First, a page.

There are reports the government of the Central Asian republic of Kyrgyzstan has been overthrown after a day of bloodshed and amid reports that key regime officials have been killed, taken hostage or fled the country.
Opposition leaders say the government has resigned after more than 100 people were killed in running battles with security forces who opened fire on crowds with machine guns.
In other cities, government buildings were overrun and riot police fled.
Kyrgyzstan’s president, Kurmanbek Bakiyev, has fled the capital Bishkek.
Unrest has been growing in Kyrgyzstan along with discontent with the rule of Mr Bakiyev, whose regime was widely seen as corrupt and was accused of routinely violating human rights.
Earlier officials said at least 40 people died in the capital Bishkek as protesters stormed government and TV offices. More than 400 were injured and television pictures showed security forces firing machine guns into crowds of protesters as running gun battles raged throughout the city centre.
Kyrgyz opposition leader Roza Otunbayeva has called for Mr Bakiyev to resign and says she plans to run an interim government for six months to draft a new constitution.
Opposition leaders have now been released from custody, satisfying one of the demands of the anti-government protesters.
Prime minister Daniyar Usenov has reportedly resigned. There were rumours Mr Bakiyev might be in neighbouring Kazakhstan but they cannot be confirmed.
Earlier a police source said interior minister Moldomus Kongantiyev had been killed in the north-west hub of Talas where the first protests erupted.
Mr Kongantiyev was attacked by protesters who had also taken deputy prime minister Akylbek Zhaparov captive, the Kabar Kyrgyz state news agency reported.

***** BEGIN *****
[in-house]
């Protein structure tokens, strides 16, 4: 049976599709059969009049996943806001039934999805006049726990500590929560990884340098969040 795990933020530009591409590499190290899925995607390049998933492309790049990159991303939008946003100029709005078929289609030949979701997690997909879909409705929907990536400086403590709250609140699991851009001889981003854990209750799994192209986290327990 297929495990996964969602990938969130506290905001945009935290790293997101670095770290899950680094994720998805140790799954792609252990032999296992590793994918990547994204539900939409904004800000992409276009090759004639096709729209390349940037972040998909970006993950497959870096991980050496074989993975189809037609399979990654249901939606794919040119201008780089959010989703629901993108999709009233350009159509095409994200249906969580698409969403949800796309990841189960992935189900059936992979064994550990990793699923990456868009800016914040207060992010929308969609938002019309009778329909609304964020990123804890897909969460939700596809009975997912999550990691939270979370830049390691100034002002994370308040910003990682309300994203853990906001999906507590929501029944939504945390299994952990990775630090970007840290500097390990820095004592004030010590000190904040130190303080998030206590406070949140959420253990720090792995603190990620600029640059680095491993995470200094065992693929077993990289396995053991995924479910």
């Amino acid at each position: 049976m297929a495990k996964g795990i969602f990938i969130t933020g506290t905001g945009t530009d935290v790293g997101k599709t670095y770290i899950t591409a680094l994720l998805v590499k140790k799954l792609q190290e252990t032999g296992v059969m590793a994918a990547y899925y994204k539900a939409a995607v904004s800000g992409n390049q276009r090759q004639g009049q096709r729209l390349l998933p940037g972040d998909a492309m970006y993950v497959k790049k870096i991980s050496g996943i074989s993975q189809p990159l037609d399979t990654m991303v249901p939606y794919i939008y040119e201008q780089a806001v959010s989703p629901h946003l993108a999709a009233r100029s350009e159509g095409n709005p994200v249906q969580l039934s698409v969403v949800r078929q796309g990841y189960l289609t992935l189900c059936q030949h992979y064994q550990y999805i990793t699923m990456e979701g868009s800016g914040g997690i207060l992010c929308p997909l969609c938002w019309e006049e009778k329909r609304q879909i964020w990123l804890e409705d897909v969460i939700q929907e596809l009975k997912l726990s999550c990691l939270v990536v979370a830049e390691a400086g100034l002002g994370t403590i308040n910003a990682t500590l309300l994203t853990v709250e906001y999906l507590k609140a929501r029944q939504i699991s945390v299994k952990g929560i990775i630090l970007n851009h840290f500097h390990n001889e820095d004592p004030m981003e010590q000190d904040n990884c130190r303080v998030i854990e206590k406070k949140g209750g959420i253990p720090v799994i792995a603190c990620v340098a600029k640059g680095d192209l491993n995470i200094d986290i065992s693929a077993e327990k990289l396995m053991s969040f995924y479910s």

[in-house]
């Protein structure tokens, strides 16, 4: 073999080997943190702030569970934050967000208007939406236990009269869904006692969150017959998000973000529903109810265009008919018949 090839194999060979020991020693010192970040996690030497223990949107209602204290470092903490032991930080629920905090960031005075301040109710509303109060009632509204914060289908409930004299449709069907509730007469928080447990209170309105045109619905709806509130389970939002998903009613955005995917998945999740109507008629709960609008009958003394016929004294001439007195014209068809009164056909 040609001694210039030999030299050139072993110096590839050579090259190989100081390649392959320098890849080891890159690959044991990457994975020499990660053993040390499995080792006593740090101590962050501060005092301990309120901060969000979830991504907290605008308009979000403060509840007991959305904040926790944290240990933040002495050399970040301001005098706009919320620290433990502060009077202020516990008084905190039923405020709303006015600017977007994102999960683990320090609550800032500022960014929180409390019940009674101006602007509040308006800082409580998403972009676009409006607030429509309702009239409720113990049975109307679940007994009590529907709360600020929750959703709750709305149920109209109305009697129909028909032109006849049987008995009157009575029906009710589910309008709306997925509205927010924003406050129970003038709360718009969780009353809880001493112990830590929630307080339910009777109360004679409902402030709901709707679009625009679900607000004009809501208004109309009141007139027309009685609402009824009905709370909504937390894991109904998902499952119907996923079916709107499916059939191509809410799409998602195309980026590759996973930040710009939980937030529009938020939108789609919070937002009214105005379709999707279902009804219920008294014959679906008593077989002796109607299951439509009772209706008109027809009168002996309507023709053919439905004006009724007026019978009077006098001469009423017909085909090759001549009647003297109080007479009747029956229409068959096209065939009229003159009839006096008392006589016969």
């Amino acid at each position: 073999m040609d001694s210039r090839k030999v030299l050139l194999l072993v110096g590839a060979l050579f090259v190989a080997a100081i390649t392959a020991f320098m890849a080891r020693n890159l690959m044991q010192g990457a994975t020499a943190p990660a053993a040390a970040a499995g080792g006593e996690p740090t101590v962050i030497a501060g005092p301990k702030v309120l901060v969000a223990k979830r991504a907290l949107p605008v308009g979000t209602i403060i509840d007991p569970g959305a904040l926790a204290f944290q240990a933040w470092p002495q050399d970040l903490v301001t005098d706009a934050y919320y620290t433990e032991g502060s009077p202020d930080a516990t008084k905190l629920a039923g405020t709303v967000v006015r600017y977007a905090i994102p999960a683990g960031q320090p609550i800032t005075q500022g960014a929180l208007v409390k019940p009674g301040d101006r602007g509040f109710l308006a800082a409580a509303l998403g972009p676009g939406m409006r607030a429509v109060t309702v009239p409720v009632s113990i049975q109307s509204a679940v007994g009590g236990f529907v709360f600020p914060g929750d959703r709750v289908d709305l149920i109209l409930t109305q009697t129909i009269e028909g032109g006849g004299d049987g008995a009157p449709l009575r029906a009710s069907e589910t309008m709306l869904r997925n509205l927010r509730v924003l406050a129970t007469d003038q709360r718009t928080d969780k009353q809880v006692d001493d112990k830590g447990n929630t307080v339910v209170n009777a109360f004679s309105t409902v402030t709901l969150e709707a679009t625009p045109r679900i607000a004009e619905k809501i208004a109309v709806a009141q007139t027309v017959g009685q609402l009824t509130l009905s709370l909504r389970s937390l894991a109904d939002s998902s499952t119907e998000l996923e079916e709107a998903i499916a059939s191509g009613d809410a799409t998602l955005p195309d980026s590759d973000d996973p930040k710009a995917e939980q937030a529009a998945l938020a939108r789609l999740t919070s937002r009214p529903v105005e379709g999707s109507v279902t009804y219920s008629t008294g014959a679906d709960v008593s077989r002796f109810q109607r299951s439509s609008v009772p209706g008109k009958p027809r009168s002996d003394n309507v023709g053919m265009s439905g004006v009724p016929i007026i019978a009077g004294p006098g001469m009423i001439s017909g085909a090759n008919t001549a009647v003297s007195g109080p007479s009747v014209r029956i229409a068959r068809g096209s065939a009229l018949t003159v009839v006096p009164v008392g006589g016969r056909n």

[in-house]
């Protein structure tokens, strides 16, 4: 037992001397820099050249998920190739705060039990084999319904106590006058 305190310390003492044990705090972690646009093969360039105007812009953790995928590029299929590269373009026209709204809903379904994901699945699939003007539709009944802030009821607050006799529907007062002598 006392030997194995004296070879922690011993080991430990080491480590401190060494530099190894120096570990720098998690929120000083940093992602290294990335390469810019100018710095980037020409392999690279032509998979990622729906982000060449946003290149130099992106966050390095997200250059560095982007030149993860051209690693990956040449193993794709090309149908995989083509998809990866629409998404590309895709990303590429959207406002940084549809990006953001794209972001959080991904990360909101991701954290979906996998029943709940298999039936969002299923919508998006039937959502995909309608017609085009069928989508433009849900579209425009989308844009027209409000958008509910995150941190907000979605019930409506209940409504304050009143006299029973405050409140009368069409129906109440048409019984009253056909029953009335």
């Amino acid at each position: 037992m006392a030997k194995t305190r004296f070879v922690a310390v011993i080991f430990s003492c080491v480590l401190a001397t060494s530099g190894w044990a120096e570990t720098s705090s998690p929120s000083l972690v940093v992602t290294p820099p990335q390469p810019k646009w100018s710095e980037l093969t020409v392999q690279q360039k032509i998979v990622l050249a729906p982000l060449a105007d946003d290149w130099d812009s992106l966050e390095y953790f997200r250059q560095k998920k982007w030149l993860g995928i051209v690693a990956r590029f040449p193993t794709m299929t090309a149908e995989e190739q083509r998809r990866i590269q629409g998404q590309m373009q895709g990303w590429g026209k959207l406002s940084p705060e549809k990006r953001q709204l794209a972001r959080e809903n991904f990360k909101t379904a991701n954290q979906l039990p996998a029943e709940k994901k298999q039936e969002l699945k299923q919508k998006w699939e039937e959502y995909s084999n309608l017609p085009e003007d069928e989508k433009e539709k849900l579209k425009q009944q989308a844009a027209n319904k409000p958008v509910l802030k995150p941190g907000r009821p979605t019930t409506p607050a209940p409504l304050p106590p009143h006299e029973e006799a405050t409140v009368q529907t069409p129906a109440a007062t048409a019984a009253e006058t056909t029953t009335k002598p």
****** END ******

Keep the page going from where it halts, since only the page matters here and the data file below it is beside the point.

The BBC is reporting that an interim government has been set up, headed by Roza Otunbayeva, the opposition’s foreign affairs spokeswoman.
The opposition has taken control of at least one television channel.
A Kyrgyz human rights activist said on the channel that several regional administrations had been seized and their governors had resigned.
None of the claims on the broadcasts can be independently confirmed.
In Talas, in western Kyrgyzstan, police fled the city and protesters have ransacked government buildings.
Protests against Mr Bakiyev’s heavy-handed rule began last month and boiled over when several leading members of the opposition were arrested.
United Nations secretary-general Ban Ki-moon has joined representatives of other international organisations in calling for calm in Kyrgyzstan.
Neighbouring Kazakhstan, which currently holds the chair of the Organisation for Security and Cooperation in Europe, called on the government and opposition to show political will and wisdom to resolve their differences.
Earlier, the United States, which has an air base in Kyrgyzstan which supports US-led military operations in Afghanistan, expressed grave concern while Russia also called for restraint.